Do you know what one is?


I mean seriously...there are not product shortages here...but there is always a shortage of GOOD product.


That is TRUTH.


So why not begin by asking "is the Tesla Model S worth a hundred grand?"

bania's picture

Man, this guy loves to listen to himself talk/write. The pompousness is almost... Gartman-esque.

css1971's picture

Meh. Plato defined man as a featherless biped.

"Diogenes plucked a chicken and brought it into Plato's Academy, saying, "Behold! I've brought you a man."" - wikipedia


lasvegaspersona's picture

Poor Hugh

He knew what was right but decided to do otherwise just as it became time to do the right thing. Maybe he secretly has his clients in some physical gold and all the rest is just a hedge. That would make sense.

DFCtomm's picture

We've been sitting around here waiting on the "end" for quiet some time now. After a while you will realize that you might as well live and let the "end" take care of itself.

Svetoslav Tassev's picture

"He who hangs on to truth has lost. The economic truth of today no longer offers me much solace; I am taking the blue pills now."


What was that thing about bulls, bears and pigs who get slaughtered?  He will probably need a pill of some color to feel less pain some day.

Al Huxley's picture

Speaking of blue pills, shouldn't J-Yell be on the fucking button about now?  We need 100 pts to close out the year at 18K and there's only 20 minutes.  Get after it Mr Chairman, get to fucking work for fuck sake!


EDIT:  This dizzy cunt doesn't understand her job at all - YOU'RE GOING THE WRONG FUCKING WAY!  BUY- BUY! NOT SELL!  FUCK WHAT DO WE PAY YOU FOR?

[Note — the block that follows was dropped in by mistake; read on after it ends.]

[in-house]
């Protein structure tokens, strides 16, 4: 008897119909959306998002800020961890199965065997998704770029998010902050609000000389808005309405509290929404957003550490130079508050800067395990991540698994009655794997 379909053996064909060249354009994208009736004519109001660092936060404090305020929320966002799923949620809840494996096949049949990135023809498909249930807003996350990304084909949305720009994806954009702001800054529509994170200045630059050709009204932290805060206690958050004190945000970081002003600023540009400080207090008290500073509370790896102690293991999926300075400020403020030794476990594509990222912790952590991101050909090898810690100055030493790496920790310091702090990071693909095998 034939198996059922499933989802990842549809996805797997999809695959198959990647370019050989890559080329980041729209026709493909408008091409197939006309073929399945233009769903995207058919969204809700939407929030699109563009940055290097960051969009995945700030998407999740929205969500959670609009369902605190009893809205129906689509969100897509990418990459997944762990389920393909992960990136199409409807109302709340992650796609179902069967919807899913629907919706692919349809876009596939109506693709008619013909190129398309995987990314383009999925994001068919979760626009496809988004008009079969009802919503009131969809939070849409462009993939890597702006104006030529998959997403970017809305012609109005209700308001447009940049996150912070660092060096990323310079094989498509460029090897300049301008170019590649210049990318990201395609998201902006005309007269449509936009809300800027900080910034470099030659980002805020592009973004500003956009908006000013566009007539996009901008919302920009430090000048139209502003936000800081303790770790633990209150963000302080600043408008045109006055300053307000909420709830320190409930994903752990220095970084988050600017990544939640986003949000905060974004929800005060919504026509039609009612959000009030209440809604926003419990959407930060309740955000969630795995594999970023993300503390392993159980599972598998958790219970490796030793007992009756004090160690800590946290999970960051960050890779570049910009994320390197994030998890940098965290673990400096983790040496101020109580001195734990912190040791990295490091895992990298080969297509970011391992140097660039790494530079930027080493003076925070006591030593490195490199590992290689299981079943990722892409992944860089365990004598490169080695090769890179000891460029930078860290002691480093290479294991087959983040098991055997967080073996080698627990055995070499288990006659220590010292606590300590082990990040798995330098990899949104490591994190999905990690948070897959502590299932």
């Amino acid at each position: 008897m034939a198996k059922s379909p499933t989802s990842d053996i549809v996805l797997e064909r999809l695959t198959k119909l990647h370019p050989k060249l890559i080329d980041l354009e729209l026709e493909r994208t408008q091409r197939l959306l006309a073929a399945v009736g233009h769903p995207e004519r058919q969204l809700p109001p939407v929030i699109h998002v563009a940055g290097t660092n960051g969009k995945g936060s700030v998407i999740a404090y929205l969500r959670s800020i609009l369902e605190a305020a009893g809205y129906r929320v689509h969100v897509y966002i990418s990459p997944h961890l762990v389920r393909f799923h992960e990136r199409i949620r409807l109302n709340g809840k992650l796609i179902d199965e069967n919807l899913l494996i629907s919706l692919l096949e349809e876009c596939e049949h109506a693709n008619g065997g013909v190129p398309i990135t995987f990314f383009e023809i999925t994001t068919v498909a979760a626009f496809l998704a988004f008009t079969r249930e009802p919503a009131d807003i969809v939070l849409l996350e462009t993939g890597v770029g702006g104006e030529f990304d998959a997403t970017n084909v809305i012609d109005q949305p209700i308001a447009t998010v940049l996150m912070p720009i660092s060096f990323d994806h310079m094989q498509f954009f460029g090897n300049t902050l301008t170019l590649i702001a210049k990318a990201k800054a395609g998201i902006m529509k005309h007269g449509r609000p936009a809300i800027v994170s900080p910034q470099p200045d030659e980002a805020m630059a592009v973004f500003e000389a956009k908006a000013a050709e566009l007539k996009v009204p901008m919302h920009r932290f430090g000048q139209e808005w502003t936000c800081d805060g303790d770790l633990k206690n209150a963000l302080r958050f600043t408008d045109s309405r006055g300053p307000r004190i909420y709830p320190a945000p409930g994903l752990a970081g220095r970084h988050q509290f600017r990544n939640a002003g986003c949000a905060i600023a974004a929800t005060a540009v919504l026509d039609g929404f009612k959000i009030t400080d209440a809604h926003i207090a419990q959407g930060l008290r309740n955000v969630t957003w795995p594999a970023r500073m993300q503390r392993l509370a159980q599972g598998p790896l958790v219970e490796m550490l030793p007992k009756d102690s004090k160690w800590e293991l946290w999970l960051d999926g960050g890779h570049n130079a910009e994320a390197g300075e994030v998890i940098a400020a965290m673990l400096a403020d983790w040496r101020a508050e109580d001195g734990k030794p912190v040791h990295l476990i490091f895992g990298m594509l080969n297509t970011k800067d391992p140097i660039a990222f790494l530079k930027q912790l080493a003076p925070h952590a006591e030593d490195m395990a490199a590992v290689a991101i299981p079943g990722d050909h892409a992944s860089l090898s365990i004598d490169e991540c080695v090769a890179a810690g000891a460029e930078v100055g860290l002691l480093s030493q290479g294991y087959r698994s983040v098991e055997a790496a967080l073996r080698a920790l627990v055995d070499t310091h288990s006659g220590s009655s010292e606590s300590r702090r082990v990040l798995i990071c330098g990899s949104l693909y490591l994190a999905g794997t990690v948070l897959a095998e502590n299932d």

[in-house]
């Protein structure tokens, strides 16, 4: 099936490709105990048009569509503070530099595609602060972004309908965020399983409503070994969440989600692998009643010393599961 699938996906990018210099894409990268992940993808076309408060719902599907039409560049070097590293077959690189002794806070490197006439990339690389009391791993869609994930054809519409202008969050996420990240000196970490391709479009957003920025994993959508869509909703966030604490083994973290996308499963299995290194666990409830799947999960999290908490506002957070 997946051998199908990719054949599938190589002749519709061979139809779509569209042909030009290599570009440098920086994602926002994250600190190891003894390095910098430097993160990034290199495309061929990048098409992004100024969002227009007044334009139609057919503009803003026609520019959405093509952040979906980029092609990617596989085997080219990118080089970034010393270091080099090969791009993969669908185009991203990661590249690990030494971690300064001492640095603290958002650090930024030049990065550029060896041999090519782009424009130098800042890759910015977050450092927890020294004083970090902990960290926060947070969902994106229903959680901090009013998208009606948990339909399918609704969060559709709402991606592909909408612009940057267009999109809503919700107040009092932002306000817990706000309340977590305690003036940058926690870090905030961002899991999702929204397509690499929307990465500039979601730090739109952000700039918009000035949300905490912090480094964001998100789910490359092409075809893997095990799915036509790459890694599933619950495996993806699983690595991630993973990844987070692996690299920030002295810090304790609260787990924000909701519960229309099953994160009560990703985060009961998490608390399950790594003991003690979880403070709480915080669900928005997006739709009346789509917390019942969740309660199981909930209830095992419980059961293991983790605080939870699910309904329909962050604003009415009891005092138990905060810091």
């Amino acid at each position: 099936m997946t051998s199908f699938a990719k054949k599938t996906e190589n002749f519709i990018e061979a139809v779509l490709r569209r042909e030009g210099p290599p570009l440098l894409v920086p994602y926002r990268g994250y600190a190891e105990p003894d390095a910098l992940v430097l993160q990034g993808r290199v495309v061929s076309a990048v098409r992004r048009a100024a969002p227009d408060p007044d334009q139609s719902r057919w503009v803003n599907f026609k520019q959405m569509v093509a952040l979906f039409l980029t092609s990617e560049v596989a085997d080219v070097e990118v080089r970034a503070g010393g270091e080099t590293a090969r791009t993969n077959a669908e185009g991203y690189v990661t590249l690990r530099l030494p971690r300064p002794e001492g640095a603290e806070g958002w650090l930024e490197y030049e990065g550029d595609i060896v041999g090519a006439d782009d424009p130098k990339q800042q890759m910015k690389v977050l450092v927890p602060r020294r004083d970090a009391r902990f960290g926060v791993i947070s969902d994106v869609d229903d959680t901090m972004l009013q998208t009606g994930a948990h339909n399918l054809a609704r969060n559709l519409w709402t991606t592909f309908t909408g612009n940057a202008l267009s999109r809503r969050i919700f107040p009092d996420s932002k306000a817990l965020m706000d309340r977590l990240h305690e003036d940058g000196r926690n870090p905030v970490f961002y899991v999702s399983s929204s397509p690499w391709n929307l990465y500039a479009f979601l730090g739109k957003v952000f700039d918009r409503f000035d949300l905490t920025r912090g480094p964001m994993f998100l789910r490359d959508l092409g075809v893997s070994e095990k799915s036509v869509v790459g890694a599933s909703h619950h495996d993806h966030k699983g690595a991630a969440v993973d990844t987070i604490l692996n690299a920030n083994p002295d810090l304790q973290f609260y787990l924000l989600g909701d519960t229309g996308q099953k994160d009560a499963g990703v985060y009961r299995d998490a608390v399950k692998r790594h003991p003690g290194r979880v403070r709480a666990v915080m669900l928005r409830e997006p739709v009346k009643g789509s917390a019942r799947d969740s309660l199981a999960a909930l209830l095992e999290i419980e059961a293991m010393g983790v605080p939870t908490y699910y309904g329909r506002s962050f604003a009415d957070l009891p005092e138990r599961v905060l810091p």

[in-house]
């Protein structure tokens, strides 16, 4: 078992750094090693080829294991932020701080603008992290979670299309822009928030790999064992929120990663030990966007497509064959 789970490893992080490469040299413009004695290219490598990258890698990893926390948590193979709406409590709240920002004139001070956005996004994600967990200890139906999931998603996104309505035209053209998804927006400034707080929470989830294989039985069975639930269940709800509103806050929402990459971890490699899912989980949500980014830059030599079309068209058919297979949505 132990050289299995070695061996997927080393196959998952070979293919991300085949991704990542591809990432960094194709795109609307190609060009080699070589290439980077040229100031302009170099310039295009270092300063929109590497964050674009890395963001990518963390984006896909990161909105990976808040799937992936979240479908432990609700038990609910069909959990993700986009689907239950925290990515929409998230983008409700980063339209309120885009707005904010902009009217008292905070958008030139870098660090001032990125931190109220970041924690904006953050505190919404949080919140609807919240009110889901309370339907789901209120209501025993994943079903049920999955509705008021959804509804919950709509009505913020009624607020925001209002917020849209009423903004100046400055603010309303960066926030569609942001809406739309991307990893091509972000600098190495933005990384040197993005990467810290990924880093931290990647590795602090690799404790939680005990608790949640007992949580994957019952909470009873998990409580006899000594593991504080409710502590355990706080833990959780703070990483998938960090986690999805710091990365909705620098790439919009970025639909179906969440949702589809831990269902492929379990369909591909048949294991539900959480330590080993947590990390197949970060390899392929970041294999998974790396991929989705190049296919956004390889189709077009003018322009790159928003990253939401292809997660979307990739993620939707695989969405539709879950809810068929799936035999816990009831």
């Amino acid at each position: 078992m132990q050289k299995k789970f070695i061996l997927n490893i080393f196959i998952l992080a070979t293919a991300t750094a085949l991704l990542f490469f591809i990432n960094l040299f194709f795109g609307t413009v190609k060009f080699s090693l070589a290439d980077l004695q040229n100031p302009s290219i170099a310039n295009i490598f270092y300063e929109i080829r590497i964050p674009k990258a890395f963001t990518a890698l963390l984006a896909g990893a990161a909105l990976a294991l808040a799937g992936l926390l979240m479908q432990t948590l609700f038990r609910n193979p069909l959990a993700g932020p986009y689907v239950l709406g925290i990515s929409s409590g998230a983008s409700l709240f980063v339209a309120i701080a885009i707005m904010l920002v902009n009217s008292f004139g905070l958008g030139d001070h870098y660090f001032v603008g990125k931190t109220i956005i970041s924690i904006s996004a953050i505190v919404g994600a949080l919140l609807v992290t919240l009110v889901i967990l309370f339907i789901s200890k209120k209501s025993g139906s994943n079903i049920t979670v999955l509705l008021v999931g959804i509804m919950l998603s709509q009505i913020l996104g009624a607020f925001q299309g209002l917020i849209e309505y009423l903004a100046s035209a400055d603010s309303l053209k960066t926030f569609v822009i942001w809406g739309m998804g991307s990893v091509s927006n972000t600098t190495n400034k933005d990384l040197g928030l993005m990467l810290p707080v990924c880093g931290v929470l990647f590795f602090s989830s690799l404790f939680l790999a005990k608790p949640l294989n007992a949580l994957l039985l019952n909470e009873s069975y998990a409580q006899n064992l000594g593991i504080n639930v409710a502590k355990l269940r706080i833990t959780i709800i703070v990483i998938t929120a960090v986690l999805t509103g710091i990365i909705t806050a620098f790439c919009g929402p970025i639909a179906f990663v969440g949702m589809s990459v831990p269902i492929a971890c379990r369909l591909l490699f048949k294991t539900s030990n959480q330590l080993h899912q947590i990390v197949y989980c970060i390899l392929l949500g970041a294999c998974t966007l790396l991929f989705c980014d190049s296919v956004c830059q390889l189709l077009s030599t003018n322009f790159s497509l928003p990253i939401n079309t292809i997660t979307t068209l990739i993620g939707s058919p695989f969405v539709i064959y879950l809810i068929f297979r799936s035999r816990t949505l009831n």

deeply indebted's picture

The problem, as it turns out, is not too much debt. There's just simply no money to be made from truth, reality, or prudence anymore. Sound money really IS a barbaric relic, and nobody cares. The illusion benefits the now. The next generation will have nothing, and nobody cares. Wars are profitable. Human life (along with any productivity it generates) is irrelevant, and nobody cares. Yes. Take the blue pill andlive it up because tomorrow doesn't exist today.

surf0766's picture

Thats a pretty goos dam post

lasvegaspersona's picture

When a world full of savers is forced into a  fixed amount of paper the price of the paper will rise or the amount of paper will be expanded. The problem is that the promises those pieces of paper represent cannot be fulfilled. Another problem, for most of the world is that the paper itself is under the control of a hostile nation that calls many of them enemies. Using gold would be a better solution for the 'store of value ' question. Fiat could continue to satisfy the needs of society to occasionally have more circulating medium of exchange than growth dictates.

doggis's picture










EndOfDayExit's picture

Well... Perfectly logical and fine for somebody who is playing with _somebody_ else's money.

lynnybee's picture

Poor Hugh Hendry...... he's just toooo cute to lose money.   don't fight the Fed, Hugh !